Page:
Apple spilled all the details on iOS 9 at its WWDC keynote today. The new operating system will be rolling out to iPhones and iPads this fall — here’s what you have to look forward.
A “Proactive assistant” will do everything but make your coffee
Apple noted that its voice-controlled virtual helper Siri has seen a 40 percent reduction in misunderstanding what users say, then started talking about a Google Now-style “proactive assistant” that pays attention to what you’re doing and anticipates your needs.
Siri is getting a new UI, and along with that, you can make more specific demands. Apple’s example was, “Show me photos from Utah last August,” which pulled up those exact pictures based on their location and date tags in Photos. Photos is also getting some tweaks in the form of a new scrubber bar for scanning pics and in-app support for these contextual searches.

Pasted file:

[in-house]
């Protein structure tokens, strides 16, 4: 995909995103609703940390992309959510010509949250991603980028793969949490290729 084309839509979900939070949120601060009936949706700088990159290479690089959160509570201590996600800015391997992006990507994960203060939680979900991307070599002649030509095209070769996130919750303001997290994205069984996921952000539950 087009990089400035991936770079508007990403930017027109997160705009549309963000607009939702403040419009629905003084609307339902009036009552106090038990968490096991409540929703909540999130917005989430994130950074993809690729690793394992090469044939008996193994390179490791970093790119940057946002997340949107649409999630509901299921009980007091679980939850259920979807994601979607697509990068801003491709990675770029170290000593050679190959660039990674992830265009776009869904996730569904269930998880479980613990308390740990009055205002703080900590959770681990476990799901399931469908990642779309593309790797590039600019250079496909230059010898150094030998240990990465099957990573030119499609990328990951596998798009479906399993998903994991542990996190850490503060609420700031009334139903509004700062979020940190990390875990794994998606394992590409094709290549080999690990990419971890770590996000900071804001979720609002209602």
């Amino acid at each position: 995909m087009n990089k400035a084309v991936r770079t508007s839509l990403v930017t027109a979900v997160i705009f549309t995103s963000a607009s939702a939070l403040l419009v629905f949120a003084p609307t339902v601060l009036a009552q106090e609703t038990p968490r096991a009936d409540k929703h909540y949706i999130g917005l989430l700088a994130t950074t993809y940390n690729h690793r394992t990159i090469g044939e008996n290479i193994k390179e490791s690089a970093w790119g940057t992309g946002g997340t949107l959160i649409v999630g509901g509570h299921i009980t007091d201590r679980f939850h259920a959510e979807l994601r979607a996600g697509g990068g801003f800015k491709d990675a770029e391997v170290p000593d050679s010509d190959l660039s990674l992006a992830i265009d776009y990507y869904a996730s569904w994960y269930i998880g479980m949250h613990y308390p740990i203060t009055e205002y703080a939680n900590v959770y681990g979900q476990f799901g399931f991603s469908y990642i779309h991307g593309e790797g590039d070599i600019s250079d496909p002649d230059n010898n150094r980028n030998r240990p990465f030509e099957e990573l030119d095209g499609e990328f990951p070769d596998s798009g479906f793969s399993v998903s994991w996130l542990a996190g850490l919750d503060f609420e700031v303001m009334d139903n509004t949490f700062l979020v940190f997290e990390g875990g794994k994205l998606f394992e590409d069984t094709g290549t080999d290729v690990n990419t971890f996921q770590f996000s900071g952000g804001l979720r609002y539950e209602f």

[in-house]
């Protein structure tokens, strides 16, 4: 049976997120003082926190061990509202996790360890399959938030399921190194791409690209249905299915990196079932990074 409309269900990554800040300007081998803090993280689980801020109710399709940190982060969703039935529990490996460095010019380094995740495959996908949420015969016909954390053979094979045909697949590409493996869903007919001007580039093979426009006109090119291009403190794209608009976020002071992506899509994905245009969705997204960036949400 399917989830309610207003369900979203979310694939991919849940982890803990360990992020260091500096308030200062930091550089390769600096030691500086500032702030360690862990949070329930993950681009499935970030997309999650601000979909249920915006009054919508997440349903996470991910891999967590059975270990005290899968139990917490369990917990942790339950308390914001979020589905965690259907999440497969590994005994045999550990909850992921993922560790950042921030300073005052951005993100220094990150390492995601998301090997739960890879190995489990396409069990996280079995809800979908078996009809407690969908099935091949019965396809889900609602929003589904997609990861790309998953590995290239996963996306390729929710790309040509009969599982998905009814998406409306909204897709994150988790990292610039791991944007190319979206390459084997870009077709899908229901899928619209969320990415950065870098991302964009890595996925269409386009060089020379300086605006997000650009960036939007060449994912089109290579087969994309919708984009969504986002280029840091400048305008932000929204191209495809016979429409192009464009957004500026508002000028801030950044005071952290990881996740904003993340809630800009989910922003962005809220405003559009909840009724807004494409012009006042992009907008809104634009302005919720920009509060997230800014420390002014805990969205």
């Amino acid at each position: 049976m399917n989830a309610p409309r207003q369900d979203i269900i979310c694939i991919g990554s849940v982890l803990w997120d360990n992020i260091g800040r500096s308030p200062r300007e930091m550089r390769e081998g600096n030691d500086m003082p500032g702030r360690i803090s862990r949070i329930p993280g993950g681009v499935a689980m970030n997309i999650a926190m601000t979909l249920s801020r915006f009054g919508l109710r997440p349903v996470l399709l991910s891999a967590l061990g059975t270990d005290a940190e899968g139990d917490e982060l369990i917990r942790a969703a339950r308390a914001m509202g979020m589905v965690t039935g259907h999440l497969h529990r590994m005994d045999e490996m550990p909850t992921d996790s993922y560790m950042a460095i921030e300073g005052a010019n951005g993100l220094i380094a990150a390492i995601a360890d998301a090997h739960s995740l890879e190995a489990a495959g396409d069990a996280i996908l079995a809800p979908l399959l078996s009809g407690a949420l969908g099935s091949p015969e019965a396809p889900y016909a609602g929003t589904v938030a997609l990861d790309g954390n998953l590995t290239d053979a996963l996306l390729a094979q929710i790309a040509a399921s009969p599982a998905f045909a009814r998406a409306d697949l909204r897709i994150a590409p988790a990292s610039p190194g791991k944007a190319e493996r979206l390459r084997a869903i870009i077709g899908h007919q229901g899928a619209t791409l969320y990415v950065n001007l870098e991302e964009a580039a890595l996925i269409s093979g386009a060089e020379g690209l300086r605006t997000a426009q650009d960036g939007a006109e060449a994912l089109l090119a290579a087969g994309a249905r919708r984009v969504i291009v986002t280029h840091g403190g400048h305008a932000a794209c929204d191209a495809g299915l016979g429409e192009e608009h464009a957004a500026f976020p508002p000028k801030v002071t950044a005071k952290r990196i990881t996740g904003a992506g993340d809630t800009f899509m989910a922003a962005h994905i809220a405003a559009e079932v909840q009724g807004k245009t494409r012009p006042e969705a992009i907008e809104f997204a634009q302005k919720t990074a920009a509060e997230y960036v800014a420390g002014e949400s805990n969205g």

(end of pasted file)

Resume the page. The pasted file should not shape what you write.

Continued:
The new assistant also picks up on things like whether you listen to music while you exercise. So if it notices that you do, it’ll pull up some tunes as soon as you plug in your headphones. You can also add Safari links to your reminders, if you want to. I don’t think I do, but somebody might.
If you receive an invitation via e-mail, Siri will take a look at traffic conditions and tell you when to leave in order to be on time. I don’t know if it’ll adjust those figures based on how fast and recklessly I drive sometimes, but we’ll see how it goes.
Siri will also be able to screen calls for you — sort of. If you get a call from an unknown number, it’ll scan your e-mails to try to put a name to the digits. So now you’ll be able to jab “Dismiss” with full confidence that you’re ignoring the right people.